Patriarchy perpetuated online
Despite embracing technology, Kenyan society is still structured around traditional values and morals such as patriarchy — the effects of which are felt both online and offline. Many Kenyan women who have spoken out online have reportedly been victims of cyber harassment ranging from abusive comments to identity theft and even death threats. Chery Yugi of Article 19, an organization that promotes freedom of expression, says that such threats can affect women in different ways. “There are those women who are just propelled higher, and those who completely withdraw from those spaces,” she said. For Schaeffer Okore of the Ukweli party, the latter outcome is unacceptable. “The digital space is a representation of the offline space we have in Kenya. A society that doesn’t represent women offline will not do it online,” she said.
When looking at the scale of abusive behavior online, Nyabola says it would be easy to think that Kenya’s digital story is overwhelmingly negative — but that would be too simplistic. “Underneath all of this tension and upheaval is agency. Kenyans are taking on technology that was built for the West to tell their own story and chart their own political destiny, for better or worse,” Nyabola says.
What experts say
Catherine Gicheru from Code for Kenya on the importance of creating agency:
“The tools often already exist, but they need to be used and young people need to understand that at the other end, somebody is listening and somebody is acting. The government is taking action because people are demanding it via technologies.”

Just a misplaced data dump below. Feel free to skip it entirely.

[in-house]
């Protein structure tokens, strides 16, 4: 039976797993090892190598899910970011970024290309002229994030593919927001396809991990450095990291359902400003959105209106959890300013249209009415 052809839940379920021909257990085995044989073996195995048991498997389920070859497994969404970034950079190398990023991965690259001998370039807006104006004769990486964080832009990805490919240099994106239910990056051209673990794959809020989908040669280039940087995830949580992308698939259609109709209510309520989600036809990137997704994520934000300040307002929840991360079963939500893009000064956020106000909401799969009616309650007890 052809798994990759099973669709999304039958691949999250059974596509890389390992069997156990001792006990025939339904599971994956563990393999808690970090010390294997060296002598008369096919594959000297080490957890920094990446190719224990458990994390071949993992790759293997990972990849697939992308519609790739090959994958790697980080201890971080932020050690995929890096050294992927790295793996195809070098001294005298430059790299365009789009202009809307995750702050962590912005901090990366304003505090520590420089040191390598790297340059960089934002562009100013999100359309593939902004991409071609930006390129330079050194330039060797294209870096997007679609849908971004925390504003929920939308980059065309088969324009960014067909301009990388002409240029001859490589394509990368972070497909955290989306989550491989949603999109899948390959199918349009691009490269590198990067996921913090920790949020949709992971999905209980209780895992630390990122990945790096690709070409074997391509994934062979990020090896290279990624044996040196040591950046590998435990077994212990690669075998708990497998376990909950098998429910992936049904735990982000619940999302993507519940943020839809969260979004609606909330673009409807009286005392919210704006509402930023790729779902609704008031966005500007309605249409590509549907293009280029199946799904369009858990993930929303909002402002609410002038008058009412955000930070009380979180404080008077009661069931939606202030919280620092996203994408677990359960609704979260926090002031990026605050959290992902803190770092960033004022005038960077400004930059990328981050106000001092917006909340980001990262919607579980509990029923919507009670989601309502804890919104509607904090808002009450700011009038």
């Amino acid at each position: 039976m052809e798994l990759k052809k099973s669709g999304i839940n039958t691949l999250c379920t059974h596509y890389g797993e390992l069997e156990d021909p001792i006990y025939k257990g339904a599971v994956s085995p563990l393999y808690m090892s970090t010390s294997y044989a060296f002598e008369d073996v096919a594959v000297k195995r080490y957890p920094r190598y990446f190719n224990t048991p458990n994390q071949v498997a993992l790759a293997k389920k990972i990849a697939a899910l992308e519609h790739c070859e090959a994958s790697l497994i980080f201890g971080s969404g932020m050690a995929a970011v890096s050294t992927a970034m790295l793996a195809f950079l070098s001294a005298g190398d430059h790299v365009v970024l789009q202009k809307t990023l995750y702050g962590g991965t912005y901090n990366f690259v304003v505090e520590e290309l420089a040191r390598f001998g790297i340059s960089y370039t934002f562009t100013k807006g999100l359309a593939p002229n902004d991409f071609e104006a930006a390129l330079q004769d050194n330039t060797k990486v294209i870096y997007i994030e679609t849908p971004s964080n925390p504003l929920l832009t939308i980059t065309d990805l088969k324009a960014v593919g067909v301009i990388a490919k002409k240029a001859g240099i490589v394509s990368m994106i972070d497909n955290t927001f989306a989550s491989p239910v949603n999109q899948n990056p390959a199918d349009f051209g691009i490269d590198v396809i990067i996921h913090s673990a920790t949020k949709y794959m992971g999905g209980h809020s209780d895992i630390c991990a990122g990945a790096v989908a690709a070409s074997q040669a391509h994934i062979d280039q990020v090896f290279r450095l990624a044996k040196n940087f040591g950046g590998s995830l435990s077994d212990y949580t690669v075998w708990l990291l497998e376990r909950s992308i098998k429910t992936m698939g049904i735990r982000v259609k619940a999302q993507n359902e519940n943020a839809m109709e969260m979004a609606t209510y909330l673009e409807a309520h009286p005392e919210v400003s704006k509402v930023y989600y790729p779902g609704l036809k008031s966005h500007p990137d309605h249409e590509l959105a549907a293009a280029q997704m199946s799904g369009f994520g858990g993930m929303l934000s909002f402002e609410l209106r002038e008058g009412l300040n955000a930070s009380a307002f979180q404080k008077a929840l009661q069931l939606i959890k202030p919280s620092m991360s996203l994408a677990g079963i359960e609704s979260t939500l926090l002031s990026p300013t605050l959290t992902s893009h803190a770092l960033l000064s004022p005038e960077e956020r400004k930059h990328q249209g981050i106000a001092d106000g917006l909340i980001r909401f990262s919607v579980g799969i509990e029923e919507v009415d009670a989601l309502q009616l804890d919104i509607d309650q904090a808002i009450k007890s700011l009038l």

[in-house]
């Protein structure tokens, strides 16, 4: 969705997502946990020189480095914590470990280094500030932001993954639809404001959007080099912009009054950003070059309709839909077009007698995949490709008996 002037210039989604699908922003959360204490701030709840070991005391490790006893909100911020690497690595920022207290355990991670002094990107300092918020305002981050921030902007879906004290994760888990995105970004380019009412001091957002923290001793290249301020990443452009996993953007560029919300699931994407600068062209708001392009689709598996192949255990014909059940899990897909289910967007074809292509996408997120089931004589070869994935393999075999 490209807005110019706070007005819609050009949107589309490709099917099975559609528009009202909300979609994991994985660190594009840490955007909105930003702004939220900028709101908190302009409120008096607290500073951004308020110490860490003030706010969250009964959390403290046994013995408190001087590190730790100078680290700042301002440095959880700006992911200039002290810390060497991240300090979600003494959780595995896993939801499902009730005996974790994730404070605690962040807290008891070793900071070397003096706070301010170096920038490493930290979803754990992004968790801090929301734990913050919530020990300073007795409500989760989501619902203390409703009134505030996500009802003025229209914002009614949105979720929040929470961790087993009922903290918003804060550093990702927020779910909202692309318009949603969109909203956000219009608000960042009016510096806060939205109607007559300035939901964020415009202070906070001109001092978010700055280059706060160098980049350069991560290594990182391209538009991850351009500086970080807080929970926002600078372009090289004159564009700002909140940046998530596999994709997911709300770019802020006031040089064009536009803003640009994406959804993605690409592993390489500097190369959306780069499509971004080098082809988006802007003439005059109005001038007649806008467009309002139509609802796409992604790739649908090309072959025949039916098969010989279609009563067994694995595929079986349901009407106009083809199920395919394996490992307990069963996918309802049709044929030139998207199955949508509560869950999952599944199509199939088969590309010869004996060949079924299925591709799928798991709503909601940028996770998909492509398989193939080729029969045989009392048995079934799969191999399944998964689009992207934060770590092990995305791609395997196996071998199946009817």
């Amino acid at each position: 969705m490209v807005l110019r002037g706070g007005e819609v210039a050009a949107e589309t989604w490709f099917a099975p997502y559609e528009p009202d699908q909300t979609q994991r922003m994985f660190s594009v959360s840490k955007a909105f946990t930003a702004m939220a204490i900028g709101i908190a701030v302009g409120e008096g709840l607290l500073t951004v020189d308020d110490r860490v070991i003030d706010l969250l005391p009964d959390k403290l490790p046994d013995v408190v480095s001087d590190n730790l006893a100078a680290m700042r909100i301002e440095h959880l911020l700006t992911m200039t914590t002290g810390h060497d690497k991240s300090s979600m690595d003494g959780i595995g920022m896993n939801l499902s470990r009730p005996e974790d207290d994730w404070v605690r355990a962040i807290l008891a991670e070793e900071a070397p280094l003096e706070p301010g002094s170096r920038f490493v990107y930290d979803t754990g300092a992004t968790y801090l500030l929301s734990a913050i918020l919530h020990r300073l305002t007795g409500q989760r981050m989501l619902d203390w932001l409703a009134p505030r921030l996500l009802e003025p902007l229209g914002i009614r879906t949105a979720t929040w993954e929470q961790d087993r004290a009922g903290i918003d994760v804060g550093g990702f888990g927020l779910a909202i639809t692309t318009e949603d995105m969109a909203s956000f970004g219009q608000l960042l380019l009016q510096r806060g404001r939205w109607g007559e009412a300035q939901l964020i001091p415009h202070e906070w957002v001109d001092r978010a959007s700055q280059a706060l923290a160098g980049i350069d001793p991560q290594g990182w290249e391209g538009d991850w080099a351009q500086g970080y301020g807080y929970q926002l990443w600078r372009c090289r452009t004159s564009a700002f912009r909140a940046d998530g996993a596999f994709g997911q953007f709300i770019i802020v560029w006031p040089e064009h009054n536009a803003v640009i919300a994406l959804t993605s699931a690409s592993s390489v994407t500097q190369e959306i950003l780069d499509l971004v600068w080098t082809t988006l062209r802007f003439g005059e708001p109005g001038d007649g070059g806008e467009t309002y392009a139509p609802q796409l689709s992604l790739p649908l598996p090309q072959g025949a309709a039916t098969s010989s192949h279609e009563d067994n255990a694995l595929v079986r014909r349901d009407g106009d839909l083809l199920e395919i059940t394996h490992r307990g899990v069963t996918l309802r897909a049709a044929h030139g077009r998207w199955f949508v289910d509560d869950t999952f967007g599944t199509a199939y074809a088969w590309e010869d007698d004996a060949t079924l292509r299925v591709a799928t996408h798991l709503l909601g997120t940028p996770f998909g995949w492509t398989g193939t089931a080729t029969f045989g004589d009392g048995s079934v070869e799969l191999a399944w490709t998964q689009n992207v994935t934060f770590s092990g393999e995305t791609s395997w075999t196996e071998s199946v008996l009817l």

Rachel Nakitare from KBC on increasing understanding of the Internet among people living in rural areas:
“You need to explain to them the value of the Internet. The value needs to outweigh the costs. You need to explain how it is improving their lives. If you are talking to a dairy farmer who has a lot of cattle, show them how they can distribute their milk using their phone. People can then deliver by motorbike and pay via M-Pesa.”
— Improve digital skills
Schools and universities need to focus on teaching applicable digital skills that are relevant to the job market. Maureen Moraa of the Tunapanda Institute stresses that “there should be more talk between the educational sector and industries. We focus too much on our papers and CV's".
— Creating home-grown solutions
Digital colonialism is a serious issue in Kenya. Many technologies applied here were developed in the West; by, for, and to Western societal norms. Kenyans need to move away from simply adapting those technologies to generating their own home-grown solutions.
— Continue social media engagement
“Digital platforms are the spaces where the extent of Kenyan character and creativity are on full display. Significantly, online spaces have amplified those who would otherwise be unheard,” says political analyst Nanjala Nyabola. She wants more Kenyans to embrace those spaces to tell their own stories.
The #speakup barometer is a DW Akademie project that examines the connection between digital participation, freedom of expression and access to information. Learn more at www.dw.com/barometer